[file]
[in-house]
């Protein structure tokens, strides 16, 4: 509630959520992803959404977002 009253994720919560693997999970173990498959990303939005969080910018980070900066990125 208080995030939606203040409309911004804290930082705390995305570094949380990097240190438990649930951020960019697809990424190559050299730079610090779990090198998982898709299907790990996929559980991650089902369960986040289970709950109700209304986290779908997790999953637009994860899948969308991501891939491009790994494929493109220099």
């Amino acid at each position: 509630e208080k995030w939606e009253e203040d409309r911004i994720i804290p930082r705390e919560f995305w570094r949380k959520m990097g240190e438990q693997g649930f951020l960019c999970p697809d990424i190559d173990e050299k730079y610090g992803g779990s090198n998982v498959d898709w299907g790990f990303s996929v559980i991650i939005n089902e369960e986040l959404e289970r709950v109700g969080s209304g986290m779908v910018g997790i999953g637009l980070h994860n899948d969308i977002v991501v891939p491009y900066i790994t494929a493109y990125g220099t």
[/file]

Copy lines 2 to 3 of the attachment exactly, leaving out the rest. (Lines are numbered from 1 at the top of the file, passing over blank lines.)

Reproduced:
């Protein structure tokens, strides 16, 4: 509630959520992803959404977002 009253994720919560693997999970173990498959990303939005969080910018980070900066990125 208080995030939606203040409309911004804290930082705390995305570094949380990097240190438990649930951020960019697809990424190559050299730079610090779990090198998982898709299907790990996929559980991650089902369960986040289970709950109700209304986290779908997790999953637009994860899948969308991501891939491009790994494929493109220099």
């Amino acid at each position: 509630e208080k995030w939606e009253e203040d409309r911004i994720i804290p930082r705390e919560f995305w570094r949380k959520m990097g240190e438990q693997g649930f951020l960019c999970p697809d990424i190559d173990e050299k730079y610090g992803g779990s090198n998982v498959d898709w299907g790990f990303s996929v559980i991650i939005n089902e369960e986040l959404e289970r709950v109700g969080s209304g986290m779908v910018g997790i999953g637009l980070h994860n899948d969308i977002v991501v891939p491009y900066i790994t494929a493109y990125g220099t």